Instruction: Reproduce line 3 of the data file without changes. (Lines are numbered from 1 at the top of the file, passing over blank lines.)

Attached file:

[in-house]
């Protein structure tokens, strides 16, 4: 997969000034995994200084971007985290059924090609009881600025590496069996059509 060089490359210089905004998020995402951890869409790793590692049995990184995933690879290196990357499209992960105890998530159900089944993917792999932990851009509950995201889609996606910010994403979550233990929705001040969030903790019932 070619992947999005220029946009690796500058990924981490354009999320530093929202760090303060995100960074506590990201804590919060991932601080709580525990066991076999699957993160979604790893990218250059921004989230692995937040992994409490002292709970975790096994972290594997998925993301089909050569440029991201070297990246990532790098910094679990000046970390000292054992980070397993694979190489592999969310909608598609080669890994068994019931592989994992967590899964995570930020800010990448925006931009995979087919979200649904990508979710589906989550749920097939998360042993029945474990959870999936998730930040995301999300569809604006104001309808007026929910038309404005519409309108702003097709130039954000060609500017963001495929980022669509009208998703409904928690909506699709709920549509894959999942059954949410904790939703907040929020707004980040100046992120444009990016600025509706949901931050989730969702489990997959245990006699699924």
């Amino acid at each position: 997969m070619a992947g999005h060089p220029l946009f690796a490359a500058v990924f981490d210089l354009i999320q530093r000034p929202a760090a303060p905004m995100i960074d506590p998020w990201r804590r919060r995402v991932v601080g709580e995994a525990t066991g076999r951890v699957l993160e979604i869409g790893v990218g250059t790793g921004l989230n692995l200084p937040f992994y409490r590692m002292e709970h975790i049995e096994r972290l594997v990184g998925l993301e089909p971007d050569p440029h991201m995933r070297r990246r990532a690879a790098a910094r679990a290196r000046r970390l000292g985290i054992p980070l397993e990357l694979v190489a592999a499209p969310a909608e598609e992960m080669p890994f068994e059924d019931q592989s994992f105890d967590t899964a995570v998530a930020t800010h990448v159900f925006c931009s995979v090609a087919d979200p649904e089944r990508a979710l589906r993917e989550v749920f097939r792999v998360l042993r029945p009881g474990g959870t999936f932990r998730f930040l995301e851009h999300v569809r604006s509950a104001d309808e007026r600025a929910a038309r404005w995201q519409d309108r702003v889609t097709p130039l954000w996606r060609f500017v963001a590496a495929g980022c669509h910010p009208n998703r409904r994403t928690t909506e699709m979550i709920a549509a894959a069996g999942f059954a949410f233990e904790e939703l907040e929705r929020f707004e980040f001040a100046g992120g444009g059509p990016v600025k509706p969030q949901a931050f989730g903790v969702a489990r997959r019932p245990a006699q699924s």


């Amino acid at each position: 997969m070619a992947g999005h060089p220029l946009f690796a490359a500058v990924f981490d210089l354009i999320q530093r000034p929202a760090a303060p905004m995100i960074d506590p998020w990201r804590r919060r995402v991932v601080g709580e995994a525990t066991g076999r951890v699957l993160e979604i869409g790893v990218g250059t790793g921004l989230n692995l200084p937040f992994y409490r590692m002292e709970h975790i049995e096994r972290l594997v990184g998925l993301e089909p971007d050569p440029h991201m995933r070297r990246r990532a690879a790098a910094r679990a290196r000046r970390l000292g985290i054992p980070l397993e990357l694979v190489a592999a499209p969310a909608e598609e992960m080669p890994f068994e059924d019931q592989s994992f105890d967590t899964a995570v998530a930020t800010h990448v159900f925006c931009s995979v090609a087919d979200p649904e089944r990508a979710l589906r993917e989550v749920f097939r792999v998360l042993r029945p009881g474990g959870t999936f932990r998730f930040l995301e851009h999300v569809r604006s509950a104001d309808e007026r600025a929910a038309r404005w995201q519409d309108r702003v889609t097709p130039l954000w996606r060609f500017v963001a590496a495929g980022c669509h910010p009208n998703r409904r994403t928690t909506e699709m979550i709920a549509a894959a069996g999942f059954a949410f233990e904790e939703l907040e929705r929020f707004e980040f001040a100046g992120g444009g059509p990016v600025k509706p969030q949901a931050f989730g903790v969702a489990r997959r019932p245990a006699q699924s």